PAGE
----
Hooks, Actions, and Filters in WordPress

Wordpress hooks

Confused by what is an action and filter in WordPress? Let’s clear that fuzz up through leveraging the idea of callback functions, the Observer pattern, and hooks.

Callback Functions and the Observer Pattern

In Callback Functions in PHP I talked a little about the different ways you can call functions in the language. Please go review that article before proceeding with this one as it will help get the basic concepts down. When you have mastered this, come back here and continue.

In addition, a program design pattern can used when it comes to callbacks. I wrote about this in the Observer pattern whereby there are Subcribers and a Publisher that sends out notifications. The idea is related and I encourage you to read that as well.

When you put these two together, you will understand hooks, actions, and filters in WordPress a whole lot better.

What is a Hook?

A hook is an entry point in a piece of code. The developer created an entry point in his code so that you can change the behavior or data within it. This allows you to extend the functionality by modifying behavior and/or the data it is working with.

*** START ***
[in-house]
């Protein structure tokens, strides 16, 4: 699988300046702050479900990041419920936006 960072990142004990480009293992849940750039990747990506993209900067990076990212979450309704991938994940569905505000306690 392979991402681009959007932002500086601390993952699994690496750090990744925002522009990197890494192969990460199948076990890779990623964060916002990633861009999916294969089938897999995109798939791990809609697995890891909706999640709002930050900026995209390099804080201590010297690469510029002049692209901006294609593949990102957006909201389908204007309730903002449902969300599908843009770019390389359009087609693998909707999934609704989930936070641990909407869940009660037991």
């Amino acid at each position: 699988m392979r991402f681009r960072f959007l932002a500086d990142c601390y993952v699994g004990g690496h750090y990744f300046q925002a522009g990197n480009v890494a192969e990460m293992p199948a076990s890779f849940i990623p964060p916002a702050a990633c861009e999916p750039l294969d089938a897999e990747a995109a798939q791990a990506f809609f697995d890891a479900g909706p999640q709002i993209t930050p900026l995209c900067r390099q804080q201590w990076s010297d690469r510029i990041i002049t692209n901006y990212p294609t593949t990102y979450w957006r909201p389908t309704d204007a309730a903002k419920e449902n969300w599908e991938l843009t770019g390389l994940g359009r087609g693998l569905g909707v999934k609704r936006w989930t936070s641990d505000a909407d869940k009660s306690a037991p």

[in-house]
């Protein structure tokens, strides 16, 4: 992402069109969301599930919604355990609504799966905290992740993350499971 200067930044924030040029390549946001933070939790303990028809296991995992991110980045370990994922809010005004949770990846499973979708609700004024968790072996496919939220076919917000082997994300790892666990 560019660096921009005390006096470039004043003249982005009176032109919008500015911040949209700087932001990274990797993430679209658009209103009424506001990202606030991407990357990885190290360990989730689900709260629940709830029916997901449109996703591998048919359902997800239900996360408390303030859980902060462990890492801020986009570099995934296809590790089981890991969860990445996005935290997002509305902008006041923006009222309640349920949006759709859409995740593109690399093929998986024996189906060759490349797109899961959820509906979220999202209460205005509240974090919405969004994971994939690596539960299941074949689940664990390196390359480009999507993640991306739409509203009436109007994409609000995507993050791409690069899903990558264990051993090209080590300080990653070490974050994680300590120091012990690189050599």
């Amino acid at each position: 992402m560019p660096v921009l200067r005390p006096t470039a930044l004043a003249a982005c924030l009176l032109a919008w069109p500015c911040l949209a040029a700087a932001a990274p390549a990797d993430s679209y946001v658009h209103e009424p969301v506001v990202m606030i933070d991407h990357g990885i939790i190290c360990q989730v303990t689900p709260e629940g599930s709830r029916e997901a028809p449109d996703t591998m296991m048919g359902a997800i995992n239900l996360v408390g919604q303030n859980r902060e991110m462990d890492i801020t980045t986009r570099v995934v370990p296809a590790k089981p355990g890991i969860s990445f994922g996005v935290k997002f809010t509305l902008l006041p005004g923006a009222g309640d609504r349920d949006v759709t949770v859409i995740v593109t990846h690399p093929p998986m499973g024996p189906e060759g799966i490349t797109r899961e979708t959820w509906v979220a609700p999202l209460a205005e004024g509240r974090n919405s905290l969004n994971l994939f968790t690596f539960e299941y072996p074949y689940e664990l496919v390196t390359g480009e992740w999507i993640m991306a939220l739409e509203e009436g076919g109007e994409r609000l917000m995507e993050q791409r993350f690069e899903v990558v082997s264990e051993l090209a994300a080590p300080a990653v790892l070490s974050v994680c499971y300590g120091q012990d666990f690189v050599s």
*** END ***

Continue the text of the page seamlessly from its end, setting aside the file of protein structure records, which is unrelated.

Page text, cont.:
Lets take a high level example. Suppose we want to create a function that renders output in either console or HTML. We’ll start out with this simple one that displays a message with an end of line:

  1. // A console text echo alias
  2. function ShowMessage($message) {
  3.   echo $message . "\n";
  4. }

Now suppose we wanted the equivalent in HTML. We can cook something up quickly like this:

  1. // A HTML paragraph wrapper
  2. function ShowMessage($message) {
  3.   echo "<p>$message</p>";
  4. }

You can see how this all of a sudden requires different PHP code to get the job done. We can do a whole lot better by making this more flexible to accomodate both scenarios with one function call.